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Michael Mountain Horse at Vimy Ridge

On Easter Monday, April 9, 1917, Canadian troops waited in the cold dawn, preparing for the assault on Vimy Ridge. Among them was Mike Mountain Horse, a Blood Tribe member from southern Alberta. He was there to avenge the death of his brother Albert, who had been gassed at Ypres and died at the age...
  • The first air training plan

    October 1, 2016 by Hugh A. Halliday
    In 1917 and 1918, the Royal Flying Corps (RFC) and its successor, the Royal Air Force (RAF), directed an ambitious flight training operation in Canada. The scheme had no precedent, but it inspired later, similar schemes­—the British Commonwealth Air Training Plan (1939-1945) and a general...
  • The militia and the coal miners’ strike

    July 25, 2016 by Peter Silverman
    In 1913, the militia was called out during a coal miners’ strike on Vancouver Island. Called the Great Strike of 1912-14, it was to be and remains the longest deployment of the militia in aid of the civil power in Canadian history. The immediate cause...
  • The bomb girls of Ajax

    February 20, 2016 by D'Arcy Jenish
    During the Second World War, more than 2,300 women from across Canada were recruited to work in the DIL munitions factory When Louise Johnson got the call to contribute to Canada’s war effort in November 1942, she accepted immediately and never looked back or regretted...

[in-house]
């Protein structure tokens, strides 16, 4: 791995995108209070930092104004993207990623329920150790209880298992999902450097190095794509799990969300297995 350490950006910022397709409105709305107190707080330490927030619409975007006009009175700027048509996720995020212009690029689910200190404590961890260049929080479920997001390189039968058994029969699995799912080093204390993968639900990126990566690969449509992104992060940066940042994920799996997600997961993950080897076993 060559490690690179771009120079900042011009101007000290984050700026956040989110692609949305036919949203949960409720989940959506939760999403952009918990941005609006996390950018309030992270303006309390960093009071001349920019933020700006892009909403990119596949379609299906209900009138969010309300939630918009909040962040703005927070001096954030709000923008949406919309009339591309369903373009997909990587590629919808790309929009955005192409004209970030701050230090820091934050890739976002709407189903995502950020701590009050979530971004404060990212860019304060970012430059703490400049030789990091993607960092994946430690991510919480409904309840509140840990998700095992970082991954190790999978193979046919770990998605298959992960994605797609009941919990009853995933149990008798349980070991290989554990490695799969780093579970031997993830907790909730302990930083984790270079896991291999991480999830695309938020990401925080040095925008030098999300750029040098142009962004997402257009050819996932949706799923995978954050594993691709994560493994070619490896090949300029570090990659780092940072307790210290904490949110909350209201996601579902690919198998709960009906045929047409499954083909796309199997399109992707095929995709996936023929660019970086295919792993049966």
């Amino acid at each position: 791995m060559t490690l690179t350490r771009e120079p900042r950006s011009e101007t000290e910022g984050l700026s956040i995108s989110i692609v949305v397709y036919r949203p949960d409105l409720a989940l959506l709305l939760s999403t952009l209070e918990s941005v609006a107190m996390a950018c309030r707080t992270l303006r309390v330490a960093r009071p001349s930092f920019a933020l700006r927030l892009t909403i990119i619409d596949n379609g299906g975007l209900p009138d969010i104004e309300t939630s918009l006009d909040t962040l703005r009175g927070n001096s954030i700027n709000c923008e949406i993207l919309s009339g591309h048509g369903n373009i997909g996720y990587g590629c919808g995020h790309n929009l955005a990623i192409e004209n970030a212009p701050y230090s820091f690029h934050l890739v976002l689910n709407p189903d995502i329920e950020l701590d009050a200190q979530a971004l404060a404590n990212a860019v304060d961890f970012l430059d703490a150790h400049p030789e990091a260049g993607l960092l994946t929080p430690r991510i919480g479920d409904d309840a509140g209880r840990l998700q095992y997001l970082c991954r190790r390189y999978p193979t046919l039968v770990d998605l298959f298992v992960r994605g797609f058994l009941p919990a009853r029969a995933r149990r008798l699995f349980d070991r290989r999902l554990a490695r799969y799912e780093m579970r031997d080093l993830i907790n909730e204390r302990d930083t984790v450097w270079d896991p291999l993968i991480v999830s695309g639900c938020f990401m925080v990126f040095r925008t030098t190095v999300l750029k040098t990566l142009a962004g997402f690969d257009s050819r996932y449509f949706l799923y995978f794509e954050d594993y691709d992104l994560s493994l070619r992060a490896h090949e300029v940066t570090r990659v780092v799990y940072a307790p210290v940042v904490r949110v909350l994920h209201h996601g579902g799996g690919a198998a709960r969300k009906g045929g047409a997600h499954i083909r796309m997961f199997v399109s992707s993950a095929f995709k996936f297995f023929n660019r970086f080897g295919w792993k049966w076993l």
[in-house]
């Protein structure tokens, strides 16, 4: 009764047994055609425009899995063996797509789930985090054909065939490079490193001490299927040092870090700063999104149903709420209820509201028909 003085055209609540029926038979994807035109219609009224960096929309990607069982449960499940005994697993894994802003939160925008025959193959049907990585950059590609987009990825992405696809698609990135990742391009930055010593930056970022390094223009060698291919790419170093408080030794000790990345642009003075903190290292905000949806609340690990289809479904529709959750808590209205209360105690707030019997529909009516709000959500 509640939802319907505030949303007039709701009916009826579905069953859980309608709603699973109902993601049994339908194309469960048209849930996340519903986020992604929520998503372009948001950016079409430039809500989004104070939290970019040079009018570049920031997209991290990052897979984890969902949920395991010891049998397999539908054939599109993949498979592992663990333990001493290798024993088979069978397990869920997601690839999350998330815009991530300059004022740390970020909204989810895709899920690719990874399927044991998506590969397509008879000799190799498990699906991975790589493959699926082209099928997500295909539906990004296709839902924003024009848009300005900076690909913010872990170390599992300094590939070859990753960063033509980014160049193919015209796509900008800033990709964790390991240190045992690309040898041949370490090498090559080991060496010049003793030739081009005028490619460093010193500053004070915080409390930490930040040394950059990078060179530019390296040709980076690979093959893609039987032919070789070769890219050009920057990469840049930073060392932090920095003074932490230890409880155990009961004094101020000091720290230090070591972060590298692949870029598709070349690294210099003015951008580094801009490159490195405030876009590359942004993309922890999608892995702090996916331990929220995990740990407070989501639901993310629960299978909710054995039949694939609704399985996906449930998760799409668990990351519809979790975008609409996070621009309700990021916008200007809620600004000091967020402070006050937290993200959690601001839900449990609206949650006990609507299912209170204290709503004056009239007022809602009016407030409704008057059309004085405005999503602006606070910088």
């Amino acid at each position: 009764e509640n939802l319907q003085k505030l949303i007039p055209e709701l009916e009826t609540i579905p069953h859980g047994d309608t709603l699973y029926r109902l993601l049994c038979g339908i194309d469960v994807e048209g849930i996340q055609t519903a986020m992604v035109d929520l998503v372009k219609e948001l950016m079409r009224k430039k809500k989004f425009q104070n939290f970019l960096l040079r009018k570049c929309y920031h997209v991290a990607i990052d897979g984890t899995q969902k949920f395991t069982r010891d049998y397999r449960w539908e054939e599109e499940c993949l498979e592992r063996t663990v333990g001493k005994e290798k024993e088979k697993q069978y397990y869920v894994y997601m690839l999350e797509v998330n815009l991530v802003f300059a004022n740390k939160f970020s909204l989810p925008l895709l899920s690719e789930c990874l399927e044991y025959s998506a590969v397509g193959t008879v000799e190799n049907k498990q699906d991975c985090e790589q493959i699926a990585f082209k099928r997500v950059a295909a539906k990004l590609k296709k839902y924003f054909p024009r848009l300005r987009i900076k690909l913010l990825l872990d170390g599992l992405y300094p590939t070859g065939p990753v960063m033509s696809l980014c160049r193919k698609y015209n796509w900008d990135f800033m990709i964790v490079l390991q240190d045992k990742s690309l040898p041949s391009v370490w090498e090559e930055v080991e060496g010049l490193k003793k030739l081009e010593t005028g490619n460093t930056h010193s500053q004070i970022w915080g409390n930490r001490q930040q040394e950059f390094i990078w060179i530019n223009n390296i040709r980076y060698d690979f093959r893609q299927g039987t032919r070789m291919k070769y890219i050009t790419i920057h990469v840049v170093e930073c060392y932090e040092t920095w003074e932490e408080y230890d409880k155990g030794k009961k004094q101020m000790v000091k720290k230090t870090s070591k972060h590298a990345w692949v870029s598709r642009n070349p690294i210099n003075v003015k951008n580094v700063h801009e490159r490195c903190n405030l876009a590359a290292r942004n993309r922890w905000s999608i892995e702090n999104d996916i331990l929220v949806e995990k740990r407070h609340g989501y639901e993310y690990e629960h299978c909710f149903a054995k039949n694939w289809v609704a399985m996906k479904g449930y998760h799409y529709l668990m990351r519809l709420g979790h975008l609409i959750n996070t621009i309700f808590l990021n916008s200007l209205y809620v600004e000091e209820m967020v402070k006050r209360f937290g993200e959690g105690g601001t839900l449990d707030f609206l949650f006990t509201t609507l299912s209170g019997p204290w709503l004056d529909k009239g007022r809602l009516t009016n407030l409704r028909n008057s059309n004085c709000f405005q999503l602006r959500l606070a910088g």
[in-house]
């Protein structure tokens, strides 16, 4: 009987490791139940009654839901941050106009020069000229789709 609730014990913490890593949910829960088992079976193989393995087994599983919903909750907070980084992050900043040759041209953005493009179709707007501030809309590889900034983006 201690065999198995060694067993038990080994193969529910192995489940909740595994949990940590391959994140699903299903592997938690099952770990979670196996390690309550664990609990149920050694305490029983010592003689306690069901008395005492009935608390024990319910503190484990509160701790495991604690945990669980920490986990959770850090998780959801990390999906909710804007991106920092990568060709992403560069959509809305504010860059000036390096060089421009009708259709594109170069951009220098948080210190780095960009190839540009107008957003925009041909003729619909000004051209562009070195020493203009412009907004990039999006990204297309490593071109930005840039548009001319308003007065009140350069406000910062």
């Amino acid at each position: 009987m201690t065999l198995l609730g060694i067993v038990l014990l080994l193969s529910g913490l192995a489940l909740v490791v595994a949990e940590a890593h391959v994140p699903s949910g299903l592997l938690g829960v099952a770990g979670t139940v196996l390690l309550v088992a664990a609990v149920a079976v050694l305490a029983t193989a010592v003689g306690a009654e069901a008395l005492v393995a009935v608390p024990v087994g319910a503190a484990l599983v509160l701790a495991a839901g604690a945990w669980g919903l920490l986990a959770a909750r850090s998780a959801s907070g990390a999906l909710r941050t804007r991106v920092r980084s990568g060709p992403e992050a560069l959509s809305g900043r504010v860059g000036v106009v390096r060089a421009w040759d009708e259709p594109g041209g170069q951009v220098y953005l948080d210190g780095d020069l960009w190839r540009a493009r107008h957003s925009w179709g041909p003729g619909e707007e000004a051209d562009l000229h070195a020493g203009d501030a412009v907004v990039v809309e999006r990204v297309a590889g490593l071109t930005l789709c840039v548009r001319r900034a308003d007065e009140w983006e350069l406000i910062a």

• Clearing the Canol Road

    December 14, 2015 by Tom MacGregor
    Early in 1943, an enticing notice offering jobs for men appeared in newspapers in Dallas, Denver, Minneapolis, San Francisco, Los Angeles, Seattle, New York, St. Louis and Tulsa. It read: “Working and living conditions on this project are as difficult as those encountered on any...
  • Remembering the sacrifices, celebrating the peace

    September 1, 2015 by Sharon Adams
    For the second year in a row, two children of the Brink family, recently relocated to Grimsby, Ont., from Brampton, are among winners of the Legion’s annual poster and literary contests. Ten-year-old Joseph Brink and his brother William, seven, placed first in the junior and...
  • The poet and the poppy

    May 18, 2015 by Dianne Graves
    Book and cigar in hand, John McCrae relaxes at the holiday home of friends at Kennebunkport, Maine, where he spent a vacation in September 1903. Guelph Civic Museum/M1968X.436.3   A century ago, Canadian medical officer John McCrae saw “every horror that war had,” including the...
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